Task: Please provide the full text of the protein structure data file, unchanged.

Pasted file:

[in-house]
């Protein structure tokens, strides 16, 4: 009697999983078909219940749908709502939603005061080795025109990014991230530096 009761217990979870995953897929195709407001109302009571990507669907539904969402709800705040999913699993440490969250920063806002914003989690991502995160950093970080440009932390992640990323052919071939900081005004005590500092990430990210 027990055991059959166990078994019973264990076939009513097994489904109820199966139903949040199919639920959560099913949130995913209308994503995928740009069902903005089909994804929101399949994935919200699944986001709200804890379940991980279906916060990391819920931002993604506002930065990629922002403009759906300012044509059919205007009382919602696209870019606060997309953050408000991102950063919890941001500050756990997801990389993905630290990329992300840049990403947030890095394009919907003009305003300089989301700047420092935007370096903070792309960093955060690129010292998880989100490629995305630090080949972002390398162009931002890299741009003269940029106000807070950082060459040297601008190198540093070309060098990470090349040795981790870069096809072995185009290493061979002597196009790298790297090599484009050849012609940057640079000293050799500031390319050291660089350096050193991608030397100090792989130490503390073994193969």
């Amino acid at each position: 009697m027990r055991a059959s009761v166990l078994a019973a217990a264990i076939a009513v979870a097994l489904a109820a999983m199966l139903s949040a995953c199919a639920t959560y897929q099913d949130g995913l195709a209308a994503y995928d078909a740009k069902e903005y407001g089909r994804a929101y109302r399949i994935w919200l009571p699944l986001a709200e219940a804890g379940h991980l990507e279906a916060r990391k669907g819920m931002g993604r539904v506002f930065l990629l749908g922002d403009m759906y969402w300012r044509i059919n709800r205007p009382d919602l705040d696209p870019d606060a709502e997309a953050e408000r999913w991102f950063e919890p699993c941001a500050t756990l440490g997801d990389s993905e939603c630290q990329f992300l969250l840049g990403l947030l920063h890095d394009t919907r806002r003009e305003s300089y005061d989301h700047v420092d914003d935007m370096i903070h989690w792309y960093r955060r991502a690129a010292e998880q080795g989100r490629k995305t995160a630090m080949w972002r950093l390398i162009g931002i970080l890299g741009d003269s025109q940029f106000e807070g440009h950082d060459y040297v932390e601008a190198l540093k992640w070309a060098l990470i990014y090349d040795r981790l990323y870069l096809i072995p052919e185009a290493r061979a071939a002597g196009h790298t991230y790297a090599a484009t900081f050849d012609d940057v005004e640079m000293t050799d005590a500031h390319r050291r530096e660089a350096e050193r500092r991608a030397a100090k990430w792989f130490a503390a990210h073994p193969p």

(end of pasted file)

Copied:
[in-house]
């Protein structure tokens, strides 16, 4: 009697999983078909219940749908709502939603005061080795025109990014991230530096 009761217990979870995953897929195709407001109302009571990507669907539904969402709800705040999913699993440490969250920063806002914003989690991502995160950093970080440009932390992640990323052919071939900081005004005590500092990430990210 027990055991059959166990078994019973264990076939009513097994489904109820199966139903949040199919639920959560099913949130995913209308994503995928740009069902903005089909994804929101399949994935919200699944986001709200804890379940991980279906916060990391819920931002993604506002930065990629922002403009759906300012044509059919205007009382919602696209870019606060997309953050408000991102950063919890941001500050756990997801990389993905630290990329992300840049990403947030890095394009919907003009305003300089989301700047420092935007370096903070792309960093955060690129010292998880989100490629995305630090080949972002390398162009931002890299741009003269940029106000807070950082060459040297601008190198540093070309060098990470090349040795981790870069096809072995185009290493061979002597196009790298790297090599484009050849012609940057640079000293050799500031390319050291660089350096050193991608030397100090792989130490503390073994193969």
């Amino acid at each position: 009697m027990r055991a059959s009761v166990l078994a019973a217990a264990i076939a009513v979870a097994l489904a109820a999983m199966l139903s949040a995953c199919a639920t959560y897929q099913d949130g995913l195709a209308a994503y995928d078909a740009k069902e903005y407001g089909r994804a929101y109302r399949i994935w919200l009571p699944l986001a709200e219940a804890g379940h991980l990507e279906a916060r990391k669907g819920m931002g993604r539904v506002f930065l990629l749908g922002d403009m759906y969402w300012r044509i059919n709800r205007p009382d919602l705040d696209p870019d606060a709502e997309a953050e408000r999913w991102f950063e919890p699993c941001a500050t756990l440490g997801d990389s993905e939603c630290q990329f992300l969250l840049g990403l947030l920063h890095d394009t919907r806002r003009e305003s300089y005061d989301h700047v420092d914003d935007m370096i903070h989690w792309y960093r955060r991502a690129a010292e998880q080795g989100r490629k995305t995160a630090m080949w972002r950093l390398i162009g931002i970080l890299g741009d003269s025109q940029f106000e807070g440009h950082d060459y040297v932390e601008a190198l540093k992640w070309a060098l990470i990014y090349d040795r981790l990323y870069l096809i072995p052919e185009a290493r061979a071939a002597g196009h790298t991230y790297a090599a484009t900081f050849d012609d940057v005004e640079m000293t050799d005590a500031h390319r050291r530096e660089a350096e050193r500092r991608a030397a100090k990430w792989f130490a503390a990210h073994p193969p």